Apocalypse wasn’t a villain with a relatable backstory or understandable plan; he was just an egotistical maniac who felt that the way to save mankind was to kill it indiscriminately. It’s a plot I struggled to get behind and it was never really explained why Magneto got so swept up in it. The film uses cheap tricks to give Magneto some motivation but considering the character’s moral yo-yoing you’d have expected him to pause before manipulating the whole earth’s magnetic fields. A good baddie needs conflict and charisma; something Magneto provides in spades but Apocalypse severely lacks.

As mentioned before the film’s tone is all over the place. I was pleased to see the return of Evan Peters’ Quicksilver but his comedic time to shine is tarnished when you pause from laughing and realise the horrific reality of what has been going on while he was running around being the very definition of a superhero. The tonal rollercoaster makes it hard to take the serious bits seriously and tricky to fully enjoy the fun bits. X-Men is a fun franchise and is at its worst when being too straight faced.

X-Men: Apocalypse makes no real sense in the context of the original trilogy of X-Men films and includes at least one character who shouldn’t be around for another decade or three. That said comics make good use of alternate realities and thanks to the last instalment’s time travel joy all manner of plot holes are fair game now.

X-Men: Apocalypse may be messy but I am grading on a curve and Batman v Superman is still a painfully recent memory. This is the weaker episode of your favourite TV show; forgivable but forgettable. Despite all the grumbling above there is an enjoyable film in a strong franchise if you look hard enough and try really hard not to think of The Mummy.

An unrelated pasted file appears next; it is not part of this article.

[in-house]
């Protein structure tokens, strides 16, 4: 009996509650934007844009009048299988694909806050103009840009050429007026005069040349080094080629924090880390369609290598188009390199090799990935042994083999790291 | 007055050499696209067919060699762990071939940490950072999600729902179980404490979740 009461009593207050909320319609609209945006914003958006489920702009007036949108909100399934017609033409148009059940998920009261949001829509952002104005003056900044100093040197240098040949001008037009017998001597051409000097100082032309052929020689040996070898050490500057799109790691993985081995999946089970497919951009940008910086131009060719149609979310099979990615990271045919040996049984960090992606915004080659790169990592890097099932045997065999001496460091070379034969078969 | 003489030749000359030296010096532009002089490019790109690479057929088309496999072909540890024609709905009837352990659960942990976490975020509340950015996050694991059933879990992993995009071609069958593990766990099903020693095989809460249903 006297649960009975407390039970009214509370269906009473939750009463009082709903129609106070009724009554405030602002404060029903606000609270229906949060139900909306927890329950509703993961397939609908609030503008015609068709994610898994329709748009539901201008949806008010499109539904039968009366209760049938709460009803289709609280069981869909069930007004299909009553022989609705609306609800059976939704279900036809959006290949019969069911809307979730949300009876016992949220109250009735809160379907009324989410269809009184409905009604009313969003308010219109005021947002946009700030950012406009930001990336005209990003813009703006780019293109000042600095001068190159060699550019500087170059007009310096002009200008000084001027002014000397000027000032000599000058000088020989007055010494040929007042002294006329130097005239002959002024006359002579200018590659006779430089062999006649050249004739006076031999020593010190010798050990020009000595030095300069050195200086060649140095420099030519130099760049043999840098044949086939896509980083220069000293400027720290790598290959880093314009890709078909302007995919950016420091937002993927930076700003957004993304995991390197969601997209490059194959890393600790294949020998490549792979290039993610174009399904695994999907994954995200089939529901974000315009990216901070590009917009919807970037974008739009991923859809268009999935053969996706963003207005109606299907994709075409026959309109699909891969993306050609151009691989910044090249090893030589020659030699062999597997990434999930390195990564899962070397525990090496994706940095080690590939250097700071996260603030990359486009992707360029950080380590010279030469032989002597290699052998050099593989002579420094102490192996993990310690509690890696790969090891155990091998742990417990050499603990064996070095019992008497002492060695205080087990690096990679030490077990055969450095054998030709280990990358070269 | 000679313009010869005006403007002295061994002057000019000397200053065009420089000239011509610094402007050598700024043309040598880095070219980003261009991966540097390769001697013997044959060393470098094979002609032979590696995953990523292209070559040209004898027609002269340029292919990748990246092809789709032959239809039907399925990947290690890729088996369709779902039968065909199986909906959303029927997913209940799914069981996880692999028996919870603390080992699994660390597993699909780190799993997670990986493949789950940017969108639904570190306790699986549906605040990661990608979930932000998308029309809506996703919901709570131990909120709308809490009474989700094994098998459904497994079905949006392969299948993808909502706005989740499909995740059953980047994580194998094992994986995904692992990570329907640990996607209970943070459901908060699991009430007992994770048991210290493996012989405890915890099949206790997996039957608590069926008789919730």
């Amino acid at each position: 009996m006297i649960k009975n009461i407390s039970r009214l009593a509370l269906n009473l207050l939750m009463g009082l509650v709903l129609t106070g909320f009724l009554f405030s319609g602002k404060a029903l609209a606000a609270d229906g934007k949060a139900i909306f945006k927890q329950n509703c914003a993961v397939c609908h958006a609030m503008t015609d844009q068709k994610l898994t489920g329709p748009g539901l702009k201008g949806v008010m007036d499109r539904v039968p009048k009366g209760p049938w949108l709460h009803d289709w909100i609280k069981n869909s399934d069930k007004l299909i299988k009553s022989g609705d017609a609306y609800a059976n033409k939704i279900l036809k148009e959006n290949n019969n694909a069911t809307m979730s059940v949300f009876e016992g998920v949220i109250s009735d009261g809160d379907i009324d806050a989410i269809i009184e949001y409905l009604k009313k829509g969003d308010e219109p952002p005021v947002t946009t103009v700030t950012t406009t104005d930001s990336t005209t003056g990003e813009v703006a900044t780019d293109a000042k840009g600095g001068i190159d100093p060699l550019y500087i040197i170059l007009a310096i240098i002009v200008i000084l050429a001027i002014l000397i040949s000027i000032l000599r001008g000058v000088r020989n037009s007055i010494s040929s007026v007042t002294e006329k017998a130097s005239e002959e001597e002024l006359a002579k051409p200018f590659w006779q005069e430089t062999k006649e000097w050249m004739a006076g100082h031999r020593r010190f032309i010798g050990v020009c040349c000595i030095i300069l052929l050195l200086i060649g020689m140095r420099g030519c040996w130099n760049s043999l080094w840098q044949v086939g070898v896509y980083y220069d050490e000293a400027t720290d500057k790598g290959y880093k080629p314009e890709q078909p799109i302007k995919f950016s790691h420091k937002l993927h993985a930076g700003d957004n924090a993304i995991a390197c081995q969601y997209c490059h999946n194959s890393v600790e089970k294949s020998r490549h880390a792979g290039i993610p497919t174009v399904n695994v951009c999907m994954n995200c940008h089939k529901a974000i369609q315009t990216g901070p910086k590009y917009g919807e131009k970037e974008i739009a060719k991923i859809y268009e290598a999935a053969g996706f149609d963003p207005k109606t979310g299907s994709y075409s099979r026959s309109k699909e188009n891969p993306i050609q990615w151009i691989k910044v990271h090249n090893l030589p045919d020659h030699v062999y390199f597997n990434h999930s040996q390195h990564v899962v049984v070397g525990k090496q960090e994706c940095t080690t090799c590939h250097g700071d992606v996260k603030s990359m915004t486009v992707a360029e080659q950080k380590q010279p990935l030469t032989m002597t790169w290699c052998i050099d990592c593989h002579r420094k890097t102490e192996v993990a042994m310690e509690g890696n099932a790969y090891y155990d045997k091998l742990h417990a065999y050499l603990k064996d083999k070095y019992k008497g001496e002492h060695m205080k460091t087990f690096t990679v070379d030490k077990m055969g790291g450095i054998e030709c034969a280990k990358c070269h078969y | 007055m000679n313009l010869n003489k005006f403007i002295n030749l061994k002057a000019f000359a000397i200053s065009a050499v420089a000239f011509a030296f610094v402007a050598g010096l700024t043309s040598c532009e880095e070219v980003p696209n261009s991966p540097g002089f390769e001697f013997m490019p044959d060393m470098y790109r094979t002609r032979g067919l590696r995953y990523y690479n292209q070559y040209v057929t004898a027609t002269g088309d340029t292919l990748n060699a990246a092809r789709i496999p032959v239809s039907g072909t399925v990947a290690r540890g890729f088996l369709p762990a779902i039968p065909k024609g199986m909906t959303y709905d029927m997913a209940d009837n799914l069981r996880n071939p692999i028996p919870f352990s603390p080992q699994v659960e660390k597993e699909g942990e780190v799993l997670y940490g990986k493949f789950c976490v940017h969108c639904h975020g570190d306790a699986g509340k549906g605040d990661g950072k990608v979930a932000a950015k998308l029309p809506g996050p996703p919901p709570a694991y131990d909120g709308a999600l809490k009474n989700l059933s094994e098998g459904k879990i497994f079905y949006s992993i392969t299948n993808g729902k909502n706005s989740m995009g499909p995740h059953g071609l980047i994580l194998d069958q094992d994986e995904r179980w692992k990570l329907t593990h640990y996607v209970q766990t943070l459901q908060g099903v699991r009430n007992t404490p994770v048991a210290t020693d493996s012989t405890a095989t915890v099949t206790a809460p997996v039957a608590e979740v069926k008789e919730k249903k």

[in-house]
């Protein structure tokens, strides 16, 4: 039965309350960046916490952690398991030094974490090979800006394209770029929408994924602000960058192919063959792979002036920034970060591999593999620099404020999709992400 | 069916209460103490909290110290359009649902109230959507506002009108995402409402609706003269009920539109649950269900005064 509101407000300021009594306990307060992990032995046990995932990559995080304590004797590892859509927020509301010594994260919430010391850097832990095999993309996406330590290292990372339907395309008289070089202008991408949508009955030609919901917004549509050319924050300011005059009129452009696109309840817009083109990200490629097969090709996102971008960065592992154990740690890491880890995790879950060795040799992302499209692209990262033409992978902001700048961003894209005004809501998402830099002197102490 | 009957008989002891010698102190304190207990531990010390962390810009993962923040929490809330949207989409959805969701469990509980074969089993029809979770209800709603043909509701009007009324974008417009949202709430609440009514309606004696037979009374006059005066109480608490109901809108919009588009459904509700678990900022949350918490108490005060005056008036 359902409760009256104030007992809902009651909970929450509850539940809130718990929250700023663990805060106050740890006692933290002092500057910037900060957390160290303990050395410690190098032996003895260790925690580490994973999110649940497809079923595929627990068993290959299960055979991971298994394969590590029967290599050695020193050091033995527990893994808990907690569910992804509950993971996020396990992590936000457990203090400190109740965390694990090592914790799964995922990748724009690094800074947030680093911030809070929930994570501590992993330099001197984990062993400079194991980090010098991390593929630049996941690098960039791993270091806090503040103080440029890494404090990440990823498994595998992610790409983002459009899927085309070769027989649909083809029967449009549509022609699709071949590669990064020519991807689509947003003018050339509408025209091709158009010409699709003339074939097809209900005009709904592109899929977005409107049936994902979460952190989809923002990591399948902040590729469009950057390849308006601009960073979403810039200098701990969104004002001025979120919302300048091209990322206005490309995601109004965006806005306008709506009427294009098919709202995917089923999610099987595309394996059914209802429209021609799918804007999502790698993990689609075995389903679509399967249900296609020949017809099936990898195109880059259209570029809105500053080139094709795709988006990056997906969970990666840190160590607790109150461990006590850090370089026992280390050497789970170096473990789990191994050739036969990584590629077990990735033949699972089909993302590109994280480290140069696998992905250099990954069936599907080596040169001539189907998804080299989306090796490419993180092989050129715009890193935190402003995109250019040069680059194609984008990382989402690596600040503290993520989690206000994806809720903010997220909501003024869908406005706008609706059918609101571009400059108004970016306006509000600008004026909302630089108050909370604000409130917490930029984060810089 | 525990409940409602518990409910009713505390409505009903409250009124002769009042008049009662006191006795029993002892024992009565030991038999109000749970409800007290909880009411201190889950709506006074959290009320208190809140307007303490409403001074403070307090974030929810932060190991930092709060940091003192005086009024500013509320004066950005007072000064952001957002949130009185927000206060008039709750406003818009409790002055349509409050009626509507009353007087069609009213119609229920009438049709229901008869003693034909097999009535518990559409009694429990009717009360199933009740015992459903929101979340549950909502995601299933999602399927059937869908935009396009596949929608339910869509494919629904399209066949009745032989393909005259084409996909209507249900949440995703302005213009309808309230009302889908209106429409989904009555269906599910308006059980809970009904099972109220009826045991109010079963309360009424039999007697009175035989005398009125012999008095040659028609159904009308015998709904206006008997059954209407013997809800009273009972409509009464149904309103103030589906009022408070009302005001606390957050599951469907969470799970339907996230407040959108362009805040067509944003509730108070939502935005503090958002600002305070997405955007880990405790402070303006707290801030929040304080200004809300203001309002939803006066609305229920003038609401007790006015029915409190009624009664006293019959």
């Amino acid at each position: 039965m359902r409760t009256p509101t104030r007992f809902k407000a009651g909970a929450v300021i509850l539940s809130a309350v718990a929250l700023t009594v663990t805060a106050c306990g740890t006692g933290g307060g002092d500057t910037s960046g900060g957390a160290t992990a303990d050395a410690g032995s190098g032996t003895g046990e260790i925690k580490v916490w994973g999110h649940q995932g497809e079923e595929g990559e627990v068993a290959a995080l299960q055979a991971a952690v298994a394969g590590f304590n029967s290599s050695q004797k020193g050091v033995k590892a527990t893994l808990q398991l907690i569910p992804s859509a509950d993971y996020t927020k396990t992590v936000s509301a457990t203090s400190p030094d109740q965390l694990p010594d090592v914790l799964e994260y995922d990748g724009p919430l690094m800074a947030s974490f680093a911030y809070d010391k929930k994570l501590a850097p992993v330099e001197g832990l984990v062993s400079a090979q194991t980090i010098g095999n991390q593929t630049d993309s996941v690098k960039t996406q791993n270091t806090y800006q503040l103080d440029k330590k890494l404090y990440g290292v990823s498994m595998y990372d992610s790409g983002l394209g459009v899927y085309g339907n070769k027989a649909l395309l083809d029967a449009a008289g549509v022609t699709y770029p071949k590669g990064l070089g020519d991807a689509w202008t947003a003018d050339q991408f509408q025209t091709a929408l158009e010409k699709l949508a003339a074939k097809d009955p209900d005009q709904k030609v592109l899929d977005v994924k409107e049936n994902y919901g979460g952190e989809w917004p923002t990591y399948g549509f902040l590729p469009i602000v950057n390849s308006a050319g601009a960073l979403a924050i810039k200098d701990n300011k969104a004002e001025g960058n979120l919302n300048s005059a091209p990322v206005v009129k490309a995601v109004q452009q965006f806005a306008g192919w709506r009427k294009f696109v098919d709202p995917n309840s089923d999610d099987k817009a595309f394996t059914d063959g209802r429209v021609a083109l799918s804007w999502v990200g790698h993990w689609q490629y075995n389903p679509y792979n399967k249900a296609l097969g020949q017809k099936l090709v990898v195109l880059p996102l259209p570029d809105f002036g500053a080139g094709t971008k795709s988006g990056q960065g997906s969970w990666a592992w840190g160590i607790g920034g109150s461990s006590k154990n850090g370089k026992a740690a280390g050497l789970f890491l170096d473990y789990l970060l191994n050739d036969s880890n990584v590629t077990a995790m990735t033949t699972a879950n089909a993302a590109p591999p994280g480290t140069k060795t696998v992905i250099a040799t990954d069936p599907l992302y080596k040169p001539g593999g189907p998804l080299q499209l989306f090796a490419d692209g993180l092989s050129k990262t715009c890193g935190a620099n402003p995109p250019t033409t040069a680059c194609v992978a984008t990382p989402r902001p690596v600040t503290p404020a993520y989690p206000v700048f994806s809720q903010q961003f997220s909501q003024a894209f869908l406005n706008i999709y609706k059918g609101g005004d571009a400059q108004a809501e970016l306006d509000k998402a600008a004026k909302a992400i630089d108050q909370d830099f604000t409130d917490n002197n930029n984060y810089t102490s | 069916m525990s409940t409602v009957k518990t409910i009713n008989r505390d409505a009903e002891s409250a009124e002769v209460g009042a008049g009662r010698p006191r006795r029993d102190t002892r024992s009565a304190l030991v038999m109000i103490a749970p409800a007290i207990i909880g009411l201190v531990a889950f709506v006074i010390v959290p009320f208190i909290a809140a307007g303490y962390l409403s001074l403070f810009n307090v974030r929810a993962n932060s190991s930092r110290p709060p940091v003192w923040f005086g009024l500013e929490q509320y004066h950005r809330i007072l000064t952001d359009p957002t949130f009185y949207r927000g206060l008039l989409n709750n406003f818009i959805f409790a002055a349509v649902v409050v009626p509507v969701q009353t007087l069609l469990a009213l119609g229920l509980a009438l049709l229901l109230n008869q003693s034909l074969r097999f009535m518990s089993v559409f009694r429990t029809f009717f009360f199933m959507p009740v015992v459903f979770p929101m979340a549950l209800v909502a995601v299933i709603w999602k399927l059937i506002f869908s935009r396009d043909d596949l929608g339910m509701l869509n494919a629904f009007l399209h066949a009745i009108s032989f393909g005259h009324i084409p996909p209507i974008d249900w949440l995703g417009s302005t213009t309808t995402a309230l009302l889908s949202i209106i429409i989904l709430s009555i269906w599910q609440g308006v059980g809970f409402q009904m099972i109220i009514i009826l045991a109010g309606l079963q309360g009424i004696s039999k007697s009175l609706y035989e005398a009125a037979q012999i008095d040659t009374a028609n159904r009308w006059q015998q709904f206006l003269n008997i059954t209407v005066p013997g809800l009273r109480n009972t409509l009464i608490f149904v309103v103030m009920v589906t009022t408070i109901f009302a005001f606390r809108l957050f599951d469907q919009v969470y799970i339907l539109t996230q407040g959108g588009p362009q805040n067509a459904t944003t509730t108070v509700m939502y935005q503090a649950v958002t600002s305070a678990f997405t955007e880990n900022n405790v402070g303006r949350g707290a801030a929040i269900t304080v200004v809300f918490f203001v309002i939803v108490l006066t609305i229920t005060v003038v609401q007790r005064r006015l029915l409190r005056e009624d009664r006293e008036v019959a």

X-Men: Apocalypse is out in the UK today.

Out Now – 24th May 2014

X-Men Days of Future Pat

X-Men: Days of Future Past
Following on from events in X-Men: The Last Stand, X-Men: First Class, and The Wolverine this is one film with a lot of loose ends to tie up and from the sounds of things the result is a little messy. As superhero franchises go though the X-Men are given a lot of slack and despite three disastrous films out of the six released so far anticipation for this ultimate mutant mash-up remains incredibly high.

Not sure I follow this but “after a bad blind date, a man and woman find themselves stuck together at a resort for families”. Drew Barrymore and Adam Sandler team up for their third romantic comedy together. My only real experience with them as a duo was while watching 50 First Dates on a plane with no sound and that’s as far as I am willing to go.